I’ve never thought I would be in a position to ask a total stranger for money. The other week, I put myself smack dab in the middle of that prospect.

A series of careless actions found me 200 miles from home with $3, some odd change, and a handful of useless plastic. Smart, huh? My credit issues revealed over time, the whole scenario came together like the proverbial perfect storm.

To start, the travel didn’t come as a surprise, but a new edict by my credit union did. Apparently, members are now required to plan ahead for travel as funds may we be cut off from out-of-area usage. While I appreciate the new security precaution, personal notification of such an important change would have been nice.

The same could be said about a very different surprise. For the first time in my life, I accidentally skipped a credit card payment. The night a dinner bill was declined didn’t alarm me, for I ironically assumed that to be a glitch because I roamed from my usual haunts. So what did I do? Nothing! Rather than call, I forgot about the incident until a repeat performance occurred at a gas station. It was my wise partner that suggested trying the card again on the day of the trip, and this finally got me motivated to contact customer service.

Imagine my embarrassment when the kindly representative had to move up the payment thoughtlessly scheduled for the upcoming due date. You’d think I would have noticed my error in the process of scheduling May’s payment, or, better yet, in the process of verifying that charges were legitimate. And how did I not question the larger balance? While I’m puzzled as to why I received no warning, the fault is ultimately all my own.

At any rate, the Visa rep explained to me that the card would remain on hold while payment could be verified, but waiting twenty-four hours for reactivation seemed a small inconvenience. After all, I carry a second credit line for just such emergencies. Everything was peachy, or so I thought.

Unfortunately, there happened to be a very different issue with my Mastercard account. Some time back I was issued a new card and, out of sheer laziness, failed to activate the thing. Now that I needed to do so, I learned of a stipulation. Yet another security precaution requires the cardholder to call the company from a home phone! Trying to call from my cell phone accomplished nothing.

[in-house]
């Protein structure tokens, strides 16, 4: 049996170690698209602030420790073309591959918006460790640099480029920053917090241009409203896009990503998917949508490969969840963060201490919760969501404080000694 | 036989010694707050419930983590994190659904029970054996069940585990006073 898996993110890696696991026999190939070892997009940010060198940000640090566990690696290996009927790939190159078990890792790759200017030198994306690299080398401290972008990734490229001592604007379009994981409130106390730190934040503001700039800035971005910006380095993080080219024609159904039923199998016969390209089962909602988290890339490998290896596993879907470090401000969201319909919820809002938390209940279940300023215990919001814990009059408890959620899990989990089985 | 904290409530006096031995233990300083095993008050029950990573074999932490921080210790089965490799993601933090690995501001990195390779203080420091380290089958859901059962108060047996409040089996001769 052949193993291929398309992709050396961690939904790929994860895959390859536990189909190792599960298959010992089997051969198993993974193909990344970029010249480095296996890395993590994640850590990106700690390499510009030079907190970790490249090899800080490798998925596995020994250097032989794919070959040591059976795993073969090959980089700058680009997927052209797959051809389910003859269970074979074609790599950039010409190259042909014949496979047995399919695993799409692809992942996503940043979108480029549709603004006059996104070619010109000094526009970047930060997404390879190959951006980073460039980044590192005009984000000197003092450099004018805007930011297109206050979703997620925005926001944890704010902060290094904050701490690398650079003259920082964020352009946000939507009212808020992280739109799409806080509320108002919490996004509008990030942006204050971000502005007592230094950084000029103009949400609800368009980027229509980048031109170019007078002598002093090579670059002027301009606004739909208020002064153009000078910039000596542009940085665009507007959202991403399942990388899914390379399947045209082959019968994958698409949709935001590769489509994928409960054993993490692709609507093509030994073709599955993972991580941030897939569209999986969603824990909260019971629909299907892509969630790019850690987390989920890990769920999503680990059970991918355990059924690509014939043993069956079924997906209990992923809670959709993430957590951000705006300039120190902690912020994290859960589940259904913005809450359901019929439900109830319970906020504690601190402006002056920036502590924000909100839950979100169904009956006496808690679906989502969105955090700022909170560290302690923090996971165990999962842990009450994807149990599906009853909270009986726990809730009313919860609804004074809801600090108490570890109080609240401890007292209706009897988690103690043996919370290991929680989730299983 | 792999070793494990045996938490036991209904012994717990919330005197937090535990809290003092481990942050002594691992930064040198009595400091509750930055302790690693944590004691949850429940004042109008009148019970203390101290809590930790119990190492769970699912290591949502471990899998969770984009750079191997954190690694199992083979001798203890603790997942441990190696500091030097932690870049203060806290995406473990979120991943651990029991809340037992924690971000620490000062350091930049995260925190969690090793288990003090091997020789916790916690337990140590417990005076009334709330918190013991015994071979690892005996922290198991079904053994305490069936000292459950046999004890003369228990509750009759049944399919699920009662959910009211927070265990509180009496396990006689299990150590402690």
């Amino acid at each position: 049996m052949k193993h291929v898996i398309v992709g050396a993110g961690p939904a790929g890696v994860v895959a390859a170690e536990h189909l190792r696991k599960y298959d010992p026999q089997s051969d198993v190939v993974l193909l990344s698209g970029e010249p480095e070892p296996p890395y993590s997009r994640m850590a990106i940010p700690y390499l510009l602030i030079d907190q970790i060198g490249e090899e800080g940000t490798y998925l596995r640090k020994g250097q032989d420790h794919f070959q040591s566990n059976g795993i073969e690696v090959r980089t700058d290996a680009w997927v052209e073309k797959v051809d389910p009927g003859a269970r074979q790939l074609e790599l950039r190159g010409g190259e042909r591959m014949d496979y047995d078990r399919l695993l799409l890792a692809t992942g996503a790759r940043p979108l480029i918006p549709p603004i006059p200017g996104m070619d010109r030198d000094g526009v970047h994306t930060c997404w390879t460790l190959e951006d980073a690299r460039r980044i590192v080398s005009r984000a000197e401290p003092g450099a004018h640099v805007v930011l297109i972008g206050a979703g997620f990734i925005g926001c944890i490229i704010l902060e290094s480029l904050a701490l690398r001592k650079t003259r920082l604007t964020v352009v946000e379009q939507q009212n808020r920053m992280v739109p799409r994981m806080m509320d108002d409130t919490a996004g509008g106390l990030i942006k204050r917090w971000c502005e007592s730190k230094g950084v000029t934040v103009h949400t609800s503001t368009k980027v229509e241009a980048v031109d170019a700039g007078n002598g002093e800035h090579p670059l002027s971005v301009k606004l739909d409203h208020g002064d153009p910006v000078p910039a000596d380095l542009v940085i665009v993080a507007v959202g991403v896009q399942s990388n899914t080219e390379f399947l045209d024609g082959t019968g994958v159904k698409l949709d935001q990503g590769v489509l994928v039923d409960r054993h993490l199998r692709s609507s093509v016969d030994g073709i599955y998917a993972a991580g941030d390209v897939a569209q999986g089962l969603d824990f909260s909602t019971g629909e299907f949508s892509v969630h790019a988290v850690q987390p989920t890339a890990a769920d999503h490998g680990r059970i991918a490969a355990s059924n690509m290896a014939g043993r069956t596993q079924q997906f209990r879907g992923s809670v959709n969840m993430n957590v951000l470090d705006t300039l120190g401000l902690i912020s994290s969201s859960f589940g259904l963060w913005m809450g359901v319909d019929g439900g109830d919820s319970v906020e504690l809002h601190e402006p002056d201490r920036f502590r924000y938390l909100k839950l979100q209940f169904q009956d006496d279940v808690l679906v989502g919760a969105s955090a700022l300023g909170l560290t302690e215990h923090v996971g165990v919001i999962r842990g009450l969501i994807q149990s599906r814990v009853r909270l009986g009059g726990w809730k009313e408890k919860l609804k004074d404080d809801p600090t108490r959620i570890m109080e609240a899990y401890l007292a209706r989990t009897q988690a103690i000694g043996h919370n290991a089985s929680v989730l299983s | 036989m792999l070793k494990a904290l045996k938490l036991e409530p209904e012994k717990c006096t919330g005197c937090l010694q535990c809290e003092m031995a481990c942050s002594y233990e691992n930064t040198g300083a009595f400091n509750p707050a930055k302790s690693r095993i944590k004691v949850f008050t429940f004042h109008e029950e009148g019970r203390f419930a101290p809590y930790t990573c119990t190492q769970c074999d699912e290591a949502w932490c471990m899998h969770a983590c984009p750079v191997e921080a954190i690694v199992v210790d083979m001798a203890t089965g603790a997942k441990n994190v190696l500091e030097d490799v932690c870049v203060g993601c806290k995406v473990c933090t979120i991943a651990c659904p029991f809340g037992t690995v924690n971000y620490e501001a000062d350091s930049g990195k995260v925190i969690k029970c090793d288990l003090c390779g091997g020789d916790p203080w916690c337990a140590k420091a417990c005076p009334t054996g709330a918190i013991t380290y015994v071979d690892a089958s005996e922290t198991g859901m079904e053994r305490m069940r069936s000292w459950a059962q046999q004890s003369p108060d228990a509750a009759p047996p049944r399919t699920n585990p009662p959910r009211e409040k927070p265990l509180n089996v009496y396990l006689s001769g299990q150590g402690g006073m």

Effectively broke, I would have ended up washing dishes somewhere to pay for a way home if I’d been alone. Fortunately, my wiser travel companion had called the credit union and also carried viable credit cards. And bright side was the calm patience my concerned mate displayed in the face of such utter irresponsibility. I suppose I kicked myself hard enough for both of us, but this calm reaction was greatly appreciated.

So to the identity thieves responsible for all these new security procedures, I’d like to kick you in the behind. Actually, that’s putting it very mildly, and this suffering was undeniably self-induced. I can’t imagine having my financial identity hijacked. I’m also grateful for the insurance we have in place for such an emergency. Let’s hope we never need it.

How about you? Ever paint yourself into a corner like this? Or maybe you can share an experience with identity theft. I’d like to hear your story…

4 thoughts on “Buddy, can you spare a dollar?

  1. OMG! I'm so glad you got home safe!

    I got stranded in Minnesota when I blew a head gasket, so I can relate to the whole stranded no way to get home feeling. Scary!

  2. Thank you! I can say the same, though your misadventure was at least not self induced. Thanks for sharing your scare.

  3. Nikki M says:

    I haven't had any experience with identity theft (knock on wood). My worst travel story is taking the train from South Bend, IN to Chicago to meet a friend for Thanksgiving. I was reading on the train and completely lost track of the stops. Although I knew I was supposed to get off at the end of the line, I got off at Roosevelt Road instead (I knew the station started with an R). There was no breathing body at the station, just pay phones on the street and ticket machines. Eventually the person I was meeting managed to convince the train employees that I really was idiot enough to get off at that station and they intercommed me through the ticket machines and I was able to meet him on the road out front. Leave it to me, I swear!

    I'm glad you made it home safe, Darla! That must have been so stressful for you!

  4. Nikki, that sounds like something I would easily do, too. How scary! It almost sounds like a twilight zone opening…

    As for me, I was more stressed about what my partner would think. Some people would never let their other half live it down. I'm very fortunate!

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